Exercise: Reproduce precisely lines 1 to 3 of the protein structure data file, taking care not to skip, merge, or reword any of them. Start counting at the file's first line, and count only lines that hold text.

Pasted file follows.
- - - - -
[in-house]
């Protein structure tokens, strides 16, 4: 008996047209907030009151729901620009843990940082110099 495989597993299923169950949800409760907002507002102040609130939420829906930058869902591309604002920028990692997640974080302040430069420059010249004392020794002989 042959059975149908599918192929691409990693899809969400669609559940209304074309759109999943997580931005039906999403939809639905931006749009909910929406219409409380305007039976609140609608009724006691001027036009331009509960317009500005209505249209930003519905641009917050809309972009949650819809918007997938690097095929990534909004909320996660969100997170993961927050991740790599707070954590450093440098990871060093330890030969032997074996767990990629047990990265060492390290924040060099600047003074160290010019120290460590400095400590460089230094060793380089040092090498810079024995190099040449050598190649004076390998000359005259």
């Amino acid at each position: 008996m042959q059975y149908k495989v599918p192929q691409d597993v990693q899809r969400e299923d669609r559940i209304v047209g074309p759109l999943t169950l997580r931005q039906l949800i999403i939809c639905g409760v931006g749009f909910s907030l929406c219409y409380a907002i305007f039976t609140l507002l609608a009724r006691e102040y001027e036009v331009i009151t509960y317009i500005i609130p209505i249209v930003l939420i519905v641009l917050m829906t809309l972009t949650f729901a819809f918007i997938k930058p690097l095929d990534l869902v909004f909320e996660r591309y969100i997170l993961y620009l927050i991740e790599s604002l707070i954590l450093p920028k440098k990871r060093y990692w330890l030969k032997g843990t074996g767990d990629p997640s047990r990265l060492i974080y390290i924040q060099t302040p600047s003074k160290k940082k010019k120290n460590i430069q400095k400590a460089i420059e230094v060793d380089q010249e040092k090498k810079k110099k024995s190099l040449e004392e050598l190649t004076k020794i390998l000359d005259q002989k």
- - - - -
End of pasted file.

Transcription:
[in-house]
């Protein structure tokens, strides 16, 4: 008996047209907030009151729901620009843990940082110099 495989597993299923169950949800409760907002507002102040609130939420829906930058869902591309604002920028990692997640974080302040430069420059010249004392020794002989 042959059975149908599918192929691409990693899809969400669609559940209304074309759109999943997580931005039906999403939809639905931006749009909910929406219409409380305007039976609140609608009724006691001027036009331009509960317009500005209505249209930003519905641009917050809309972009949650819809918007997938690097095929990534909004909320996660969100997170993961927050991740790599707070954590450093440098990871060093330890030969032997074996767990990629047990990265060492390290924040060099600047003074160290010019120290460590400095400590460089230094060793380089040092090498810079024995190099040449050598190649004076390998000359005259």
């Amino acid at each position: 008996m042959q059975y149908k495989v599918p192929q691409d597993v990693q899809r969400e299923d669609r559940i209304v047209g074309p759109l999943t169950l997580r931005q039906l949800i999403i939809c639905g409760v931006g749009f909910s907030l929406c219409y409380a907002i305007f039976t609140l507002l609608a009724r006691e102040y001027e036009v331009i009151t509960y317009i500005i609130p209505i249209v930003l939420i519905v641009l917050m829906t809309l972009t949650f729901a819809f918007i997938k930058p690097l095929d990534l869902v909004f909320e996660r591309y969100i997170l993961y620009l927050i991740e790599s604002l707070i954590l450093p920028k440098k990871r060093y990692w330890l030969k032997g843990t074996g767990d990629p997640s047990r990265l060492i974080y390290i924040q060099t302040p600047s003074k160290k940082k010019k120290n460590i430069q400095k400590a460089i420059e230094v060793d380089q010249e040092k090498k810079k110099k024995s190099l040449e004392e050598l190649t004076k020794i390998l000359d005259q002989k």